Rest in power, Tim Landers.
In what was some very sad news to wake up to this morning in Australia, Tim Landers – the former guitarist/vocalist of Transit, Misser and Cold Collective – suddenly passed away on February 2nd. Since news of his passing broke, the pop-punk and alternative music scene has been flooded with love for Tim and support for those that he now leaves behind.
While no exact word of the musicians passing has been released just yet, it’s since been revealed that Tim had battled with past mental illness and previous addictions. However, it’d be wrong of me to speculate any further, but myself and the rest of KYS extend our love and deepest thoughts to Tim’s wife, friends, family and all of his current and past band mates who knew him well.
Being apart of sorely underrated Boston emo-revivalists Transit from 2006 up until his departure in 2014, Tim had already started up the indie/pop-punk side-project Misser in 2010 with Brad Wiseman (ex-This Time Next Year), who would be active on and off again over the years. His most recent musical outlet was the alt-rock band, Cold Collective, which he formed not long after leaving Transit. At every step of the way for these different bands, however, there was a common thread running throughout: Tim Landers‘ talented knack for great songwriting. Something that the world will not see any more of, sadly.
Cold Collective confirmed the news of Tim’s untimely death with the following statement to their social media accounts, sharing:
“The news has already been circulating, and unfortunately we are here to confirm what is being said. Our vocalist Tim Landers passed away suddenly, February 2, 2019. At this time we please ask for your respect and understanding in this time of grieving. We will comment further when we find the words.”
Tims partner, Nicole Theiss, also confirmed the news of his passing via her personal Facebook, opening up about their relationship and time together, writing:
“I lost my best friend and soulmate last night. Tim Landers and I met back when I was in Optometry school in Boston. We fell in love quickly, we moved in together, he’d bring me all the coffee while I studied my brains off, I’d go to all his shows with the new band he started. We had our own thing called “work night”; I’d paint while listening to him write and record. We were there for each other for all of our successes and defeats. We were always talking about our future together, life in Toronto, having a family. He had a positive outlook on life, and was supportive of everyone around him, always seeing the best in everyone. He was just such a GOOD person.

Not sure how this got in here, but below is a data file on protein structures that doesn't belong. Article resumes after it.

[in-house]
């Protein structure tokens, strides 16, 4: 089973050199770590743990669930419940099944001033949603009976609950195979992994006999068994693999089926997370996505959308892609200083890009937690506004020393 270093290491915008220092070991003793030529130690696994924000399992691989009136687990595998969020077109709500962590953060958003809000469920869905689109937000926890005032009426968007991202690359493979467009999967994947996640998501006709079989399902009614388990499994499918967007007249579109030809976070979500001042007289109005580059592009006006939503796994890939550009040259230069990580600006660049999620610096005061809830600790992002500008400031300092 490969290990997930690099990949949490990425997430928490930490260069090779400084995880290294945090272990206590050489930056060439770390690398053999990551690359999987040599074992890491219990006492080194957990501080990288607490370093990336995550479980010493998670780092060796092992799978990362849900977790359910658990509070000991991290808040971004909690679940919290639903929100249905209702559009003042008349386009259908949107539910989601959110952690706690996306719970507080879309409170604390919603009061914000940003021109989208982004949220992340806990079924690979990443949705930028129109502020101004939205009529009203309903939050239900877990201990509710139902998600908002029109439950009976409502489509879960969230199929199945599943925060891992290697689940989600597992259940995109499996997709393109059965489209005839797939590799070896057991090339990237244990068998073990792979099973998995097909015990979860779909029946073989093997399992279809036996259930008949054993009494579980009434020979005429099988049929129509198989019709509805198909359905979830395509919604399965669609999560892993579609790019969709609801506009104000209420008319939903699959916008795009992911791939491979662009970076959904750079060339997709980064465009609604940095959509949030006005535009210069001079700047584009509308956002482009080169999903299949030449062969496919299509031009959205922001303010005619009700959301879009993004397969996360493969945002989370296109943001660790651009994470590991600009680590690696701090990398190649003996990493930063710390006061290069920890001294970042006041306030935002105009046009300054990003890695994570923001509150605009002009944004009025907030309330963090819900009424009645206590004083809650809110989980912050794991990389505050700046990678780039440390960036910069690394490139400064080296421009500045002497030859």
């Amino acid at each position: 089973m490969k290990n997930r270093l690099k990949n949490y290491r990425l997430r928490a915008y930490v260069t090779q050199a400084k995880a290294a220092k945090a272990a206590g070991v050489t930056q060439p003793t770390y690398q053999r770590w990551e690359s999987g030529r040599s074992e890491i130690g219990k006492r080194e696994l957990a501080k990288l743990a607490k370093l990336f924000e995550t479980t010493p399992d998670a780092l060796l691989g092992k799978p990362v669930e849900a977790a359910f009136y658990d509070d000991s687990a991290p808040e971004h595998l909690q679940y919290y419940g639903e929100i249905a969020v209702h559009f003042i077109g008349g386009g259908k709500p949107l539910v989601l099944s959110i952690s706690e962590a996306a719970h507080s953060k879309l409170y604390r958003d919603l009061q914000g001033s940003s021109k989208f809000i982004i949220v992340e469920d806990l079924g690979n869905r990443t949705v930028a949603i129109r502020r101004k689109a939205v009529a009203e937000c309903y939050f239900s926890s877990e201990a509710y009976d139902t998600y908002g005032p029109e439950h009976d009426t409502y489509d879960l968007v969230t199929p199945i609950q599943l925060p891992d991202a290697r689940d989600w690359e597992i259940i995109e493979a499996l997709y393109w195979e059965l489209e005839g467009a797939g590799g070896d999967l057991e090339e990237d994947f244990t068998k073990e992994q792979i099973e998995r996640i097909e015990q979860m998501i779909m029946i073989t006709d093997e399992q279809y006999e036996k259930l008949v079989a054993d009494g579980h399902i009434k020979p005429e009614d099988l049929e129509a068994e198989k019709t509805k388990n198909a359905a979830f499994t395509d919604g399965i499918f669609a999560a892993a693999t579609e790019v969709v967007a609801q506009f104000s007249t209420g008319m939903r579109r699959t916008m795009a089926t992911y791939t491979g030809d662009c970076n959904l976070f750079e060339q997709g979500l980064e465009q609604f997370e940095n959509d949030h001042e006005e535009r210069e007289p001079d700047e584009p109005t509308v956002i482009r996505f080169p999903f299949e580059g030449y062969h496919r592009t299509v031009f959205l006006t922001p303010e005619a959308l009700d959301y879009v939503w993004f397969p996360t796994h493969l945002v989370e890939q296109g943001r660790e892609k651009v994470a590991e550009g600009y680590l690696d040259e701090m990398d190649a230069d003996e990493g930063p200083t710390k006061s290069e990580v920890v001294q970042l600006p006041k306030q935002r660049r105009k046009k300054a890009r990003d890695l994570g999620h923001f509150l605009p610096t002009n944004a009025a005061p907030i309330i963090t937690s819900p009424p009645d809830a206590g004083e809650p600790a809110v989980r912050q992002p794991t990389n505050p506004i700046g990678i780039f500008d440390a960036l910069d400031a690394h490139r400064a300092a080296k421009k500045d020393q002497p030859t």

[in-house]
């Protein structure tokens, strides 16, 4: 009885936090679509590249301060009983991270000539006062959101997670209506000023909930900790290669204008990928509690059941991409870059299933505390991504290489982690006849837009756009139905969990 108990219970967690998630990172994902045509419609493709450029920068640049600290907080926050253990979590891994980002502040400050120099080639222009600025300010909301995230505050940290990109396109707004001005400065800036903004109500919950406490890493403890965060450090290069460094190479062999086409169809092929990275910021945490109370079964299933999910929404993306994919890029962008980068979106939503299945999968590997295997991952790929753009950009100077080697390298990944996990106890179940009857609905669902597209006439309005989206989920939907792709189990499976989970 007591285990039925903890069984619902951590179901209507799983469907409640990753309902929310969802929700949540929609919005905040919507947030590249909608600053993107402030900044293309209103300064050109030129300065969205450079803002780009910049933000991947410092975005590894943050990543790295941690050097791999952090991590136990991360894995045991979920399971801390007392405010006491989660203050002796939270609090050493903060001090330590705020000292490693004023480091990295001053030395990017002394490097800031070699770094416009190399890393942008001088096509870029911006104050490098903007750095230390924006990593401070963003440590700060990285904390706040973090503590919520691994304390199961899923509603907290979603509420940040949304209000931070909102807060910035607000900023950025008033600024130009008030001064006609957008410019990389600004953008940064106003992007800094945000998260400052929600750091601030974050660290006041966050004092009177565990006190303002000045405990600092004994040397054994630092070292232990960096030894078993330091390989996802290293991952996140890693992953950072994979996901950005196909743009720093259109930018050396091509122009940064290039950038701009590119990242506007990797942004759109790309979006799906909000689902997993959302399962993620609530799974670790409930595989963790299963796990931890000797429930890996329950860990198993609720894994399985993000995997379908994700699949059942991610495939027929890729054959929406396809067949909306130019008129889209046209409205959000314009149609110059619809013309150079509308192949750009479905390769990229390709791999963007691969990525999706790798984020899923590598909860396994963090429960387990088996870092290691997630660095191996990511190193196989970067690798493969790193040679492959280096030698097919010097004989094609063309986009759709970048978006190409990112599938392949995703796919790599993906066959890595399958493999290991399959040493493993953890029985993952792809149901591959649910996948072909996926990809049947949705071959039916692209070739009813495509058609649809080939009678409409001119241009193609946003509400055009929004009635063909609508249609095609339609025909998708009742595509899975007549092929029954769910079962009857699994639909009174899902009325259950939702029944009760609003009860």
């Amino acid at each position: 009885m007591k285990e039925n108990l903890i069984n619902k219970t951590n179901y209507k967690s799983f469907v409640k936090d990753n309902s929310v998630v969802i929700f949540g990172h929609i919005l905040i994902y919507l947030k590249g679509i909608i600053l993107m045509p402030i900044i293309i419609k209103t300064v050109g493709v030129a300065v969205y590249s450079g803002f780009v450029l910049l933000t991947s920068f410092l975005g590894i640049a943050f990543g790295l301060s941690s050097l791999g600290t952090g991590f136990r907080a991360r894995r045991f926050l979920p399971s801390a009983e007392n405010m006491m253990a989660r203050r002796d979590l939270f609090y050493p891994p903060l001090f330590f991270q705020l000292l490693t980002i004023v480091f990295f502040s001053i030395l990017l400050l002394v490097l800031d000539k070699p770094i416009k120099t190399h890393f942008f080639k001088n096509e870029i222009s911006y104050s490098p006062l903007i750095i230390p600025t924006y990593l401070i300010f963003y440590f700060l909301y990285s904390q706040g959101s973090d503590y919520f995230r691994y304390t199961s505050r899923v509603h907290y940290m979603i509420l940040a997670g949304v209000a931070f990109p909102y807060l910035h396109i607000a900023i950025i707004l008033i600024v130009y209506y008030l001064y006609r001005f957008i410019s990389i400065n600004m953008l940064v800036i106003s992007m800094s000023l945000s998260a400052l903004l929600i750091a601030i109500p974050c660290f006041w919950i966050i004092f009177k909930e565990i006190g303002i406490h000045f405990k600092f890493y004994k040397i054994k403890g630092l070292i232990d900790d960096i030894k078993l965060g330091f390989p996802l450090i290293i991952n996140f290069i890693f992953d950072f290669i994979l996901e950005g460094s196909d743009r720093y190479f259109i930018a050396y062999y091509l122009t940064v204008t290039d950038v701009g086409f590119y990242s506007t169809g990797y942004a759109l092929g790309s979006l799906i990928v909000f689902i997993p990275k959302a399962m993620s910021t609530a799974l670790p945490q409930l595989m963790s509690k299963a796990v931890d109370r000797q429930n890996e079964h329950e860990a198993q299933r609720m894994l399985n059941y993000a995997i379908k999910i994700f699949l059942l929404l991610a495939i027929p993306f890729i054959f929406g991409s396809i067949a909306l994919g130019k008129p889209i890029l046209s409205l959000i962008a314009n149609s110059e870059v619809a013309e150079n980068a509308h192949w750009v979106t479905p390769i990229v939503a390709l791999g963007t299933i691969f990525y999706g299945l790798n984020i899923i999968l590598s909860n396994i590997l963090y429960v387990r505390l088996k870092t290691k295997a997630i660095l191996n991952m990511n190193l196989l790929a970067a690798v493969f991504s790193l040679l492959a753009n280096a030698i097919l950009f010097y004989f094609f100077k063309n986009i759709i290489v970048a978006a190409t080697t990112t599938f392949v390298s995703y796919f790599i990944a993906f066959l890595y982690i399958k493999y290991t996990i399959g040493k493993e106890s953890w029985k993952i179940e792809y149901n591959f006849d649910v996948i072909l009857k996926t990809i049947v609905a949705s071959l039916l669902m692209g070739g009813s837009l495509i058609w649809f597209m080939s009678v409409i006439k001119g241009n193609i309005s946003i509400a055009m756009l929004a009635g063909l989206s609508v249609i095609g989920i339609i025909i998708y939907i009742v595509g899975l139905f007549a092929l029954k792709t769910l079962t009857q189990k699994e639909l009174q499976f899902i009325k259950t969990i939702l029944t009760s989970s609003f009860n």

“I found out some time into our relationship he suffered from some mental health issues and addiction. He fought the fight, he went to war last year, did all the things you’re supposed to do to get help and back on your feet. He was coming on to almost 9 months sober and unfortunately this terrible sickness won with one slip.
“I will never be as eloquent with my words as he was. But Tim, you were an amazing partner, musician, brother, and son. You worked harder than anyone I’ll ever know. You deserved such a full life of love, happiness and success more than anyone. I hope your mind is finally at peace. You deserved the world. I love you more than you’ll ever know. Always and forever. To the moon and back.”
⚓️rest in peace tim landers⚓️ pic.twitter.com/5OyXN2Nx3g
— TRANSIT (@Transitma) February 3, 2019
Personally, this news hits me hard. Transit’s second album and career highlight, ‘Listen & Forgive‘ (2011), as well as Misser’s debut LP, ‘Every Day I Tell Myself I’m Going To Be A Better Person‘ (2012) were incredibly helpful and emotionally comforting records for me as a teenager. Whether because of bad days, me wanting to soak up some summery tunes, hoping to combat depression, or to transition out of bad break-up and get closure, these records was on high rotation. And Tim Landers was a big part of these releases; releases that meant so much to younger Alex; releases that still have a place in my heart now as a grown man. I won’t ever forget that connection.
Here are some of my favourite works from the bands that Tim was apart of, songs that still mean a great deal to me. Tim, thank you so much for the music that you helped to create. Rest in peace.